Strategies to protect the Annapolis waterfront from storm surges, to address challenges of heroin use and youth suicide, and to foster easier pathways from farm to table are just a few of the priority projects the University of Maryland’s Partnership for Action Learning in Sustainability program (PALS) will tackle in its fourth community partnership – this time with Anne Arundel County and the City of Annapolis, Md.
"The University of Maryland's PALS program is exactly the type of innovative partnership that can help address the critical issues facing our county," said County Executive Steve Schuh. "Our administration is excited to team up with students to provide data-driven solutions that will make our county the best place to live, work and start a business in Maryland."
Through a diverse roster of 25 courses over this academic year, PALS students and faculty are addressing economic, environmental and social challenges prioritized by county and city governments to improve quality of life in the Chesapeake Bay Region.
"This program will help the City of Annapolis leverage resources and gather information necessary to be successful when planning various initiatives including transportation and economic development," Mayor Pantelides said. "Along with the University of Maryland, I am thrilled to again partner with the county to help us address the current need for information that will help us complete critical projects benefiting both the city and the county."
Partnership work began this summer with an ambitious urban planning course in Annapolis. Using Geographic Information Systems (GIS), students, under the direction of Research Associate Director Chao Liu, developed a database that shows and tracksfor the first time, a top priority for the city. This database will be a foundation for other PALS courses, during which UMD students will tackle one or more projects for the city and/or county.
"We are very excited about these critical projects for both the county and city,” said Liu. “Students can finally apply what they learned in the classroom to a "real-world" situation, not only for their own research interests, but also to help the county and city address issues like transit accessibility, emergency planning strategies and land use development potential. PALS courses provide great opportunities for students and local jurisdictions to work together towards more sustainable and equitable development."
In one course this fall, PALS students are identifying redevelopment opportunities for the county and analyzing emergency medical services (EMS) “hot spots” to help the city predict where emergencies are more likely to occur. A spring course will study ways that the county can design policies and programs for leveraging transportation that can connect low income/welfare recipients to paid work.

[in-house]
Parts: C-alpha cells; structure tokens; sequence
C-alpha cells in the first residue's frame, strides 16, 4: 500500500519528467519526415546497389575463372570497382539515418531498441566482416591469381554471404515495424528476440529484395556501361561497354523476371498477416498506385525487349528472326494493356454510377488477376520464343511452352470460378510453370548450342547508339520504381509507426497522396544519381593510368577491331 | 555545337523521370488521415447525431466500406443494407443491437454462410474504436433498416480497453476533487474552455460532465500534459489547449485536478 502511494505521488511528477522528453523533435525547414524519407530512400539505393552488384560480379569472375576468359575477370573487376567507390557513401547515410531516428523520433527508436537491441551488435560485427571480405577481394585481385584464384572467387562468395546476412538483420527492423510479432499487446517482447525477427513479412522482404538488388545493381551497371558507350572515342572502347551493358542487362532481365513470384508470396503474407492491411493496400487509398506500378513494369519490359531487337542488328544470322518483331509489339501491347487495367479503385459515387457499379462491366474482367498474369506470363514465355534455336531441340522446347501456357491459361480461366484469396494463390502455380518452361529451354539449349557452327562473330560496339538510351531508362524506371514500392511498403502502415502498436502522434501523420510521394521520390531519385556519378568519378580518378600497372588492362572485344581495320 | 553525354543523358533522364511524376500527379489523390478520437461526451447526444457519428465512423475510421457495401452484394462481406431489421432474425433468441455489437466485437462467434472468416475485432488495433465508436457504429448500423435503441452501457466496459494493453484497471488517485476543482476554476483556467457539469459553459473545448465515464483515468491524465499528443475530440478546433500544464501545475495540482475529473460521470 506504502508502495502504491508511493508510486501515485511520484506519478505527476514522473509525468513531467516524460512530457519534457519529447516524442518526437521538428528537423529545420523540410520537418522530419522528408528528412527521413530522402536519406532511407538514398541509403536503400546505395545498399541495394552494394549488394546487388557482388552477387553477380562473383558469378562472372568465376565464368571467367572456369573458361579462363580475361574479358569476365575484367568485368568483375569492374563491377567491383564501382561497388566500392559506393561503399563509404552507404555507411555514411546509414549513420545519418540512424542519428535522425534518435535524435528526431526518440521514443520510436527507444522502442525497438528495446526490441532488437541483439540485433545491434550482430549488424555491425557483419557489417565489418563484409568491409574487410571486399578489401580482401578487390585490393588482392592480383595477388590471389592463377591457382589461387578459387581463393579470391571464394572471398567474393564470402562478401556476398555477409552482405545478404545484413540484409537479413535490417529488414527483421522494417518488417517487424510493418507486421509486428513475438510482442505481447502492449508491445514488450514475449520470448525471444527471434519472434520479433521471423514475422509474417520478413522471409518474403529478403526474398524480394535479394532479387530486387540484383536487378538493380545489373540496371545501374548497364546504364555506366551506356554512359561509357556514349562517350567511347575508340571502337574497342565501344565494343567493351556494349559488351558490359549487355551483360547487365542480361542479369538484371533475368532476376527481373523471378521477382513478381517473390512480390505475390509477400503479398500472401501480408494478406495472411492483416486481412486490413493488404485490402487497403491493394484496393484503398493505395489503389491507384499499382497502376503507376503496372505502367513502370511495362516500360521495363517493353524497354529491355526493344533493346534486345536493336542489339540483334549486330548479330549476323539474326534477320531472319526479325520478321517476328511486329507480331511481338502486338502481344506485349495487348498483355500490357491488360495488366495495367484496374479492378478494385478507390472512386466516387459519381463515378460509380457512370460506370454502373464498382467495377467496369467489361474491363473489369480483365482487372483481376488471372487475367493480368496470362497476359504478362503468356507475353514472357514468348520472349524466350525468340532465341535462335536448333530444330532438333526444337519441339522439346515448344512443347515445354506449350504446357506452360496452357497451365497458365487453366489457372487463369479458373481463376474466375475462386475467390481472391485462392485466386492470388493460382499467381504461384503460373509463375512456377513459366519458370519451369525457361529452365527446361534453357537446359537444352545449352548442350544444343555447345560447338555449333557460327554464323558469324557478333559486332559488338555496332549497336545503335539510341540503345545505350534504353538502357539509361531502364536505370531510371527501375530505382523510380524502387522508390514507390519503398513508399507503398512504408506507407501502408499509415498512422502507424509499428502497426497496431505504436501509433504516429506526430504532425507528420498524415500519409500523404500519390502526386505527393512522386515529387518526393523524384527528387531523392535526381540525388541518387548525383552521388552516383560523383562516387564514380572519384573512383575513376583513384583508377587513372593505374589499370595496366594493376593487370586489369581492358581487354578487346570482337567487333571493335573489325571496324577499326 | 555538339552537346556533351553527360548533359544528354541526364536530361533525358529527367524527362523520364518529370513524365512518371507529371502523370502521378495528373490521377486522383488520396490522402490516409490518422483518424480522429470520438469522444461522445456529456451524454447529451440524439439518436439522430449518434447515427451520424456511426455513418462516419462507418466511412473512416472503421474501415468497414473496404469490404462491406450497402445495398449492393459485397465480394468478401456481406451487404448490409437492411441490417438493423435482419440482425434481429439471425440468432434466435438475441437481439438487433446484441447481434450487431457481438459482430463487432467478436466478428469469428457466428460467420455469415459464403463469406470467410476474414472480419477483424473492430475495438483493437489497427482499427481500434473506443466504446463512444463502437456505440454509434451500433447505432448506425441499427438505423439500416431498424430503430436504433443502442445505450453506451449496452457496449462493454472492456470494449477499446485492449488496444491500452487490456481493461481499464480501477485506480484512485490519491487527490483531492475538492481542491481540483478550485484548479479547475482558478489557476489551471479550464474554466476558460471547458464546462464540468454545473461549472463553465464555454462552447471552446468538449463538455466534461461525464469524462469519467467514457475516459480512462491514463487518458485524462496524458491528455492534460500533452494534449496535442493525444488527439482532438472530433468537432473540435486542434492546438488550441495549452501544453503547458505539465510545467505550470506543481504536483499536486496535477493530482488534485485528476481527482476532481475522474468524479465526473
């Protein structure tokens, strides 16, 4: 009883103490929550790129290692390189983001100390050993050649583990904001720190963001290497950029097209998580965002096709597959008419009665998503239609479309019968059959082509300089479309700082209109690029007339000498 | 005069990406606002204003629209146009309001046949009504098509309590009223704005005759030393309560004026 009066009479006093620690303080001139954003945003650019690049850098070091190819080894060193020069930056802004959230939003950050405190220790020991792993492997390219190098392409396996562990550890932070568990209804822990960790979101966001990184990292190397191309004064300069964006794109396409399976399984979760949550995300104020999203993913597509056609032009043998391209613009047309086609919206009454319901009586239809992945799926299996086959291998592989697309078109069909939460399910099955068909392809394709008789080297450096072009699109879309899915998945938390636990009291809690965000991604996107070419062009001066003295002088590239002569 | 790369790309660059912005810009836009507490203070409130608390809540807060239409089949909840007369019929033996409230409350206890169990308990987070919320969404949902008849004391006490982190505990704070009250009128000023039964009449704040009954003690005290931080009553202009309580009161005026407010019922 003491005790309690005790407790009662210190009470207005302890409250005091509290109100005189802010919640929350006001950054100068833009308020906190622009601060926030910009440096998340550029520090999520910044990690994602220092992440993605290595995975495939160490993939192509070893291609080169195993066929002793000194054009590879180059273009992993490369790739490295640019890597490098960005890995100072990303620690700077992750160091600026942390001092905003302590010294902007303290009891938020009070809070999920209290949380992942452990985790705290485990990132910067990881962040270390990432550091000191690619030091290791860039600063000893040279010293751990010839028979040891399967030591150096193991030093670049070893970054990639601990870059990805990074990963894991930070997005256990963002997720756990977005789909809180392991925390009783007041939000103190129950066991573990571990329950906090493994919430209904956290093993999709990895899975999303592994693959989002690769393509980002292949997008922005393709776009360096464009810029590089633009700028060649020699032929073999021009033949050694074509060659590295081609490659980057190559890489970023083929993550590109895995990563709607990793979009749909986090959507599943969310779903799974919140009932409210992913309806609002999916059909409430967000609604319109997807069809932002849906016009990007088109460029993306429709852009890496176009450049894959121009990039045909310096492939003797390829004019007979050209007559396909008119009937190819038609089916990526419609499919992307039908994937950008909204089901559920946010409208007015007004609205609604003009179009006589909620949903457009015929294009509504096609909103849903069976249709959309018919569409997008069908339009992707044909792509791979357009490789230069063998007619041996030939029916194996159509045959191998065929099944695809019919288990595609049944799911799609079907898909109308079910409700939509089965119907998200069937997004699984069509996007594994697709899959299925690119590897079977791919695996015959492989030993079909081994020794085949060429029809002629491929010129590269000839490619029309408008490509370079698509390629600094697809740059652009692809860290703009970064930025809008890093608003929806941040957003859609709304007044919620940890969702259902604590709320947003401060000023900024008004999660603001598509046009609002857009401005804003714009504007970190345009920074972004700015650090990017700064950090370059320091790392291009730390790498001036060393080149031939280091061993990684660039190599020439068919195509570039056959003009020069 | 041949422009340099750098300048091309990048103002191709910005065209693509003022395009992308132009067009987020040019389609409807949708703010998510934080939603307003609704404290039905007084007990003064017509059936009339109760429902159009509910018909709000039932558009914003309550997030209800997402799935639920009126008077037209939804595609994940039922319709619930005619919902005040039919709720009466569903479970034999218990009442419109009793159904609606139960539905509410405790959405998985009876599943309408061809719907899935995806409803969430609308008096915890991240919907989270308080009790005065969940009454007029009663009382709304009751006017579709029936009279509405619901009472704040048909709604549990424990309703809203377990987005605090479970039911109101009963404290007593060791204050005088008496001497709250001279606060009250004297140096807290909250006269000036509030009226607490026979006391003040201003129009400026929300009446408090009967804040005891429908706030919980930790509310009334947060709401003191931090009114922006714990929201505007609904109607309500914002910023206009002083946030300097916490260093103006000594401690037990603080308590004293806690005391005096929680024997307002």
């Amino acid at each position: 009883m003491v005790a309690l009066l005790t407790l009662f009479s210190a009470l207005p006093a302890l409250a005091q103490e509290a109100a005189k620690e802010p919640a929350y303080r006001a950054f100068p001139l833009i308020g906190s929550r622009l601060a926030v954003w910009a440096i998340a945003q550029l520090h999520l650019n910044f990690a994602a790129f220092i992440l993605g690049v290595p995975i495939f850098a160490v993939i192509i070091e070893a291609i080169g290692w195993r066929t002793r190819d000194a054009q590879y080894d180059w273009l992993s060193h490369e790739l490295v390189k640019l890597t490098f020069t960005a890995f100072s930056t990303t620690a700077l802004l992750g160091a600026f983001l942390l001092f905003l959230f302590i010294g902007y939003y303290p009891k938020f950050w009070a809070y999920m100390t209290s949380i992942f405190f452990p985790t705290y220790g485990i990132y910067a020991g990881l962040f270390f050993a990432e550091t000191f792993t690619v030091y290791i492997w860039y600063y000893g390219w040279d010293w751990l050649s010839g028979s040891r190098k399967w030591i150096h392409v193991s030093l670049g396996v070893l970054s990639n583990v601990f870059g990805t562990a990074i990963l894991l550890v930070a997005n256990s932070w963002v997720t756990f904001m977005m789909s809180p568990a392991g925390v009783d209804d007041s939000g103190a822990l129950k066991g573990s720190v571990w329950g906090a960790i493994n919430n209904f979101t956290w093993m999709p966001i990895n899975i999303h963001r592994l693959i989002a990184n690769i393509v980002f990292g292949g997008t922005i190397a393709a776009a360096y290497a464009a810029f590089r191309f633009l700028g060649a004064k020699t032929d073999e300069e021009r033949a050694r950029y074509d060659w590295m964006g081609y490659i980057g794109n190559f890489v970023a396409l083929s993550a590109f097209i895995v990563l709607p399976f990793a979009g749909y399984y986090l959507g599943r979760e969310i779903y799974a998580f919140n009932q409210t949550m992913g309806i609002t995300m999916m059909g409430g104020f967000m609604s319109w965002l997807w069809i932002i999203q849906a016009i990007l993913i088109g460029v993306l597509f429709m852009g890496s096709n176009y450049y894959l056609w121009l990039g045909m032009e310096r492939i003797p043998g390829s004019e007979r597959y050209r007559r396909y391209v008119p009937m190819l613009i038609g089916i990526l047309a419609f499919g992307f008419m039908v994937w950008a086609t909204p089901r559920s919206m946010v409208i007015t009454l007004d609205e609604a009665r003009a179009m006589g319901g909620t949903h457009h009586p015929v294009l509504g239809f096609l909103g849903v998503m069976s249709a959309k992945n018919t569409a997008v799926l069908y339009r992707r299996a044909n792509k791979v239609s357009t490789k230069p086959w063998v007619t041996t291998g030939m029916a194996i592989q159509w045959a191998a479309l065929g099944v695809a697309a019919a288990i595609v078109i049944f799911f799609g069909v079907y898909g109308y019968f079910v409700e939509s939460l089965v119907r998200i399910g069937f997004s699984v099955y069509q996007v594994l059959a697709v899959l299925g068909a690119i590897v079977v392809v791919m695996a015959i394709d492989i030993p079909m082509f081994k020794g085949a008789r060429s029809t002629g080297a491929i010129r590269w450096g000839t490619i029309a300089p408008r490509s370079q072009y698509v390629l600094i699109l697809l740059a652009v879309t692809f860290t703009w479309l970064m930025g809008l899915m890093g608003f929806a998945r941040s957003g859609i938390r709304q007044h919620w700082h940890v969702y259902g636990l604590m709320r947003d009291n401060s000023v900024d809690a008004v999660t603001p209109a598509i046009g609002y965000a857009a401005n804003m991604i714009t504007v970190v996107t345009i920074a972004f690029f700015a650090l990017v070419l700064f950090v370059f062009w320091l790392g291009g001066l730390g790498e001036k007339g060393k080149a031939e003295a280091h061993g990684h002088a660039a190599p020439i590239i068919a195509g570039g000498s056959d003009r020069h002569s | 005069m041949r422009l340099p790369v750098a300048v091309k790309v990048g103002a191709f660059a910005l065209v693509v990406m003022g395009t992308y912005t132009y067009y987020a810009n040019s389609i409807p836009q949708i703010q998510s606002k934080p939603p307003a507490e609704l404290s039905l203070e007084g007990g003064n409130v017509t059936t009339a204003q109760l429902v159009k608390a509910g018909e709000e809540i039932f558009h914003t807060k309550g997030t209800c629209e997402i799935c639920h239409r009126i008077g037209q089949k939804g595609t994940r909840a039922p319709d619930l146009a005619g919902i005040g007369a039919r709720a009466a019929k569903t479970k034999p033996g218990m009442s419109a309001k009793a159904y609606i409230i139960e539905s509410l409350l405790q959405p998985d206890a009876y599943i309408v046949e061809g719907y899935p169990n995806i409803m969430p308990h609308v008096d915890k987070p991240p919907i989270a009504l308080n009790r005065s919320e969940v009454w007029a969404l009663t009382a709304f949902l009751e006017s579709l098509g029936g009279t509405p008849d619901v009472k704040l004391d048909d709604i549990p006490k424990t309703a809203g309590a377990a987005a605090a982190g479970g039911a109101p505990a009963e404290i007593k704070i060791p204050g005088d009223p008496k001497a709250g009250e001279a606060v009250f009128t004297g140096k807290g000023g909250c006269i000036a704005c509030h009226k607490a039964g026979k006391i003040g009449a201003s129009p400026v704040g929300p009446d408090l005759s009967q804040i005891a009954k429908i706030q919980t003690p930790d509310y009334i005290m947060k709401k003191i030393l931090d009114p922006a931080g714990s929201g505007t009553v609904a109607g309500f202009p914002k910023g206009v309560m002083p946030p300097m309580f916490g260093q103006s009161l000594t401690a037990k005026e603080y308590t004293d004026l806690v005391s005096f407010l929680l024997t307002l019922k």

This academic year’s efforts in Annapolis and Anne Arundel County will galvanize nearly 400 students from eight of the 12 colleges and schools on campus. Beginning this semester, PALS classes are eligible to fulfill the Scholarship in Practice requirement for all undergraduates. The varied roster of projects addresses environmental, social and economic well-being, as well as capacity building throughout the region. A landscape architecture course will bridge a crucial gap in the Patapsco-BWI greenway, a pedestrian-bike route with the potential to connect Howard, Anne Arundel and Baltimore Counties and Baltimore City. An economics course will develop a plan for more public access to water using mooring ball anchors.
“Our role in facilitating collaboration between the county and the city on several difficult, shared issues is a particularly exciting extension for PALS,” said Uri Avin, director of the PALS program.
Developed by the university’s National Center for Smart Growth, PALS pairs faculty expertise with student ingenuity to tackle sustainability issues facing Maryland communities. PALS partners with one or two communities each academic year, matching customized coursework with the specific challenges described by the partner community to deliver research and recommendations on a host of sustainability challenges. Offering on-the-ground civic engagement, PALS coursework also provides a living case study for students, offering a rewarding community experience that best mirrors future professional interactions within their disciplines.
Building on Results
Since its inception, PALS has engaged nearly 900 students, 11 campus schools and colleges, and provided over 100,000 hours of work directed towards tackling social, economic and environmental challenges throughout the state; the work done in The City of Frederick alone is worth about one million dollars in consultant costs. Some of these projects are moving into implementation. The partnership with Howard County and CA, which spanned 33 courses, made PALS the largest action-learning program in the country.
“I was so impressed with the level of work,” said The City of Frederick Alderman Michael O’Connor. “If we can do ten percent, five percent, even one percent of what they brought forward, then this partnership has been worth it for The City of Frederick.”
Enhancing Quality of Life on the Bay
Sustainable Communities remain at partnership core
PALS brings together the best that the university has to offer: a world-class faculty, talented and energetic students and a commitment to serve communities throughout the state,” says Knaap. “We are very pleased to be able to bring these assets to the Maryland capital region.
Learn more about PALS here.
October 4, 2016
UMD "PALS" Program Launches Partnership with Annapolis and Anne Arundel County
Division of Research
University of Maryland
College Park, MD 20742-1541
University of Maryland
College Park, MD 20742-1541
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Sergey Brin, co-founder of Google, is an alumnus of the University of Maryland.